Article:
Microsoft to Introduce Cloud-Based IDs in Windows 8
Enables roaming, single sign-on; saves Windows settings with user account in Microsoft's cloud.
Need roaming and single sign-on support for Windows 8? Microsoft says Windows Live will a key element to enable those features.
Windows 8, previewed at Microsoft's Build conference earlier this month, is likely a year or more away from final general release. With the updated operating system, Microsoft seems to be edging forward the world of connected devices championed by former Microsoft Chief Software Architect Ray Ozzie. Key to that vision will be the Windows Live service.
Windows Live IDs use these IDs as a master password for Microsoft's TechNet and MSDN sites, enabling access to several Microsoft Web sites. Consumers use Windows Live IDs to connect to Windows Live Essentials applications and Office Web Apps, and users with these IDs receive 25 GB of file storage space at Microsoft's SkyDrive cloud service. Windows Phone 7.5 "Mango" users will have access to Windows Live SkyDrive service for photo storage and sharing.
Windows 8 lets users sign on using a Windows Live ID, which saves Windows settings with the user account. Application and last-used-state settings will persist across other devices running Windows 8, according to Katie Frigon, a Microsoft group program manager on the "you-centered" experience team, in a blog post. Changes to those settings are synchronized via Microsoft's cloud. Users have control over what gets synced, such as personalization, themes, language preferences.
If a device is used for work, IT pros can control what is synced via Group Policy settings. They can choose whether to link a domain account to a Windows Live ID. If the domain is linked, IT administrators can control what data the user can access on the corporate network. Corporate credentials for a domain-joined PC will stay on the PC and are not uploaded to the cloud, Frigon explained.
User-profile data is protected using encryption on the client before it is sent to the cloud via SSL/TLS, Frigon noted. By default, Microsoft does not allow such data to roam over a wireless wide area network.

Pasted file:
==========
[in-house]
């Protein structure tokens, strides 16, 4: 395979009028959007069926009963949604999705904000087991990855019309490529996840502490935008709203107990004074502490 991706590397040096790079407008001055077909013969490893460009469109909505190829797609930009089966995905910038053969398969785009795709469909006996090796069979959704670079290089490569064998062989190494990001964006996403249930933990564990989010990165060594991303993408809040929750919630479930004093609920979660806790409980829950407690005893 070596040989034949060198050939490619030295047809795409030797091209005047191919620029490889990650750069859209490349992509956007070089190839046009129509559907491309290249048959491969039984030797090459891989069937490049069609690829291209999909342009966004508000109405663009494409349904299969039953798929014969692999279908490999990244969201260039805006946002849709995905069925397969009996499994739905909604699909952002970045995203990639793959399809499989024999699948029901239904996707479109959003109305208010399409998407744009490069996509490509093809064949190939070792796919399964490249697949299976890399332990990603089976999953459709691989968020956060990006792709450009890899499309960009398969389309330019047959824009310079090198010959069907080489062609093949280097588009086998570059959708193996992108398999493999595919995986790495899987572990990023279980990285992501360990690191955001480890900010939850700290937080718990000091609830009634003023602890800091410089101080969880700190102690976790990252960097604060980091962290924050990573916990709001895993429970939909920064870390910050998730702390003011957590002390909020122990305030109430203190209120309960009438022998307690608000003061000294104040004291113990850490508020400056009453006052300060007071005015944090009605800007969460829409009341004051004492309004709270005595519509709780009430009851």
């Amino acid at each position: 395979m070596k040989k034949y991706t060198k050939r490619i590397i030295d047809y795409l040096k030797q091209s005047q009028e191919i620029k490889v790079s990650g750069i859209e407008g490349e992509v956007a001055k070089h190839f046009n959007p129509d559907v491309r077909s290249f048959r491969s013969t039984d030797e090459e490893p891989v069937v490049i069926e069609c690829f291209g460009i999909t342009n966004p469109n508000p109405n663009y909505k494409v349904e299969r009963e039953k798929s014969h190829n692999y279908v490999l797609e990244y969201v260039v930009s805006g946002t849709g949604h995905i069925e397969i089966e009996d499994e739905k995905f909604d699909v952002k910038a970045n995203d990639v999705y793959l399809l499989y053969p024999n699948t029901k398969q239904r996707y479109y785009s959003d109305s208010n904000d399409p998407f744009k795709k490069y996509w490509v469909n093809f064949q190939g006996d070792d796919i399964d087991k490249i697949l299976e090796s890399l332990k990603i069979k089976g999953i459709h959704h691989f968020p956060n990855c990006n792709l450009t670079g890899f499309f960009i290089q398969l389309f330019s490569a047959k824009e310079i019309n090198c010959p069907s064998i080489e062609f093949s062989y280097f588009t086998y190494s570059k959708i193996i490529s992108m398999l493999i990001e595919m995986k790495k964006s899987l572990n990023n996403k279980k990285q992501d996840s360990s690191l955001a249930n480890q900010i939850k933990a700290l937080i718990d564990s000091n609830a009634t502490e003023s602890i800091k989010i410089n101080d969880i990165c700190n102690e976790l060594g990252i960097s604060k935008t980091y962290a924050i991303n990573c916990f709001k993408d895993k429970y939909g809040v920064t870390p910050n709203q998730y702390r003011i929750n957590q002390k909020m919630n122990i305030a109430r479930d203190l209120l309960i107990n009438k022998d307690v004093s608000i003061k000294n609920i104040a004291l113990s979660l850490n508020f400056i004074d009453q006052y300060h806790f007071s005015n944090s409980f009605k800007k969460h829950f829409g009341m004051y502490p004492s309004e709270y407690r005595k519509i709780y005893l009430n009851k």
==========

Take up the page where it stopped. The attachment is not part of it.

Earlier this month at its Build conference, Microsoft described how developers can take advantage of Windows Live identity data, which can be used by applications. Windows Live identity data can be used by any application or Web site that supports the Windows Live login ID -- not just Microsoft's sites and apps, according to Dare Obasanjo, a Microsoft senior program manager. By using a Windows Live ID, users get a "zero click sign-in" experience across Web sites, Obasanjo explained in a Microsoft Build talk, "Power Your App With Live Services."
Another benefit of using a Windows Live ID with Windows 8 is its roaming support. Core ID settings get synced up to the Windows Live cloud, allowing users to use an app at work and pick up from where they left off at home. Obasanjo gave an example of an RSS newsreader application. Users can read articles at work and then pick up at home from where they left off via this syncing capability.
On the consumer side, the synchronization enable by Windows Live IDs will connect the various applications in the Windows Live Essentials suite, which is available as a free download for Windows users. For instance, the Windows Live Essentials Mail app can connect and synchronize multiple e-mail accounts. The Calendar app can integrate multiple calendars such as those used at home and work, according to Chris Jones, vice president of Windows Live engineering, in a blog post.
Developers can get more information about how to connect Windows Live users to their apps via "Live Connect," a portal for Windows applications developers.
Kurt Mackie is senior news producer for the 1105 Enterprise Computing Group.